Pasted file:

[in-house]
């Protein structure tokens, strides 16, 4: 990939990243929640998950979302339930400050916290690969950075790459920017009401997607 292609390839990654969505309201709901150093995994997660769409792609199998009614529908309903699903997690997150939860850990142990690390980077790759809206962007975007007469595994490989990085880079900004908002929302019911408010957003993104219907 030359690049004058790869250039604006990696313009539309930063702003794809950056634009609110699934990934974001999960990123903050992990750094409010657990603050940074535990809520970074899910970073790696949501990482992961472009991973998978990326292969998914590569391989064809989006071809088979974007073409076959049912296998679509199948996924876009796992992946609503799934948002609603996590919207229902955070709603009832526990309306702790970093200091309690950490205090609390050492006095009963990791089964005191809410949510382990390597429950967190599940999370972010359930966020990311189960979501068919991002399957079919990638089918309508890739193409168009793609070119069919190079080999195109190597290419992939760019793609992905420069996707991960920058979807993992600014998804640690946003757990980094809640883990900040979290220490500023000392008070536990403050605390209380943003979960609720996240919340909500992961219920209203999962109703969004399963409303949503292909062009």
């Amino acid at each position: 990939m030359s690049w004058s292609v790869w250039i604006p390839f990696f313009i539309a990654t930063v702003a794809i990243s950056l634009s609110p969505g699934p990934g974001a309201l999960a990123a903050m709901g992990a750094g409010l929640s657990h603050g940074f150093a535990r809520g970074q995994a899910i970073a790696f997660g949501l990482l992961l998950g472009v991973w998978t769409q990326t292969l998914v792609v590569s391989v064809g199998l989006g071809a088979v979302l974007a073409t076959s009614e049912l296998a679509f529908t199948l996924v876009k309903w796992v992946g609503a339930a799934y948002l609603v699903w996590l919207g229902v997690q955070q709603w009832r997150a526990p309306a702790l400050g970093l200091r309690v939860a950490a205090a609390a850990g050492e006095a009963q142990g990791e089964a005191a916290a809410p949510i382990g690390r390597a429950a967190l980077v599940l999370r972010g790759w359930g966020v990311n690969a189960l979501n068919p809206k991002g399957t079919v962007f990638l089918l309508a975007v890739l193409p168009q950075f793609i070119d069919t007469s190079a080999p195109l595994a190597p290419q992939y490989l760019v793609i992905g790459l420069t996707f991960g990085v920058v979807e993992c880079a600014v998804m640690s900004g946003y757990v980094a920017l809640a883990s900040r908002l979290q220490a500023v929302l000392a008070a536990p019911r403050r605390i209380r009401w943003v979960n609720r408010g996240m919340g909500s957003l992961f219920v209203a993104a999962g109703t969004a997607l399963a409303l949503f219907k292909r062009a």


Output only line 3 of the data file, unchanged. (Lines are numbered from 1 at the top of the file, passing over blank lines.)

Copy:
């Amino acid at each position: 990939m030359s690049w004058s292609v790869w250039i604006p390839f990696f313009i539309a990654t930063v702003a794809i990243s950056l634009s609110p969505g699934p990934g974001a309201l999960a990123a903050m709901g992990a750094g409010l929640s657990h603050g940074f150093a535990r809520g970074q995994a899910i970073a790696f997660g949501l990482l992961l998950g472009v991973w998978t769409q990326t292969l998914v792609v590569s391989v064809g199998l989006g071809a088979v979302l974007a073409t076959s009614e049912l296998a679509f529908t199948l996924v876009k309903w796992v992946g609503a339930a799934y948002l609603v699903w996590l919207g229902v997690q955070q709603w009832r997150a526990p309306a702790l400050g970093l200091r309690v939860a950490a205090a609390a850990g050492e006095a009963q142990g990791e089964a005191a916290a809410p949510i382990g690390r390597a429950a967190l980077v599940l999370r972010g790759w359930g966020v990311n690969a189960l979501n068919p809206k991002g399957t079919v962007f990638l089918l309508a975007v890739l193409p168009q950075f793609i070119d069919t007469s190079a080999p195109l595994a190597p290419q992939y490989l760019v793609i992905g790459l420069t996707f991960g990085v920058v979807e993992c880079a600014v998804m640690s900004g946003y757990v980094a920017l809640a883990s900040r908002l979290q220490a500023v929302l000392a008070a536990p019911r403050r605390i209380r009401w943003v979960n609720r408010g996240m919340g909500s957003l992961f219920v209203a993104a999962g109703t969004a997607l399963a409303l949503f219907k292909r062009a």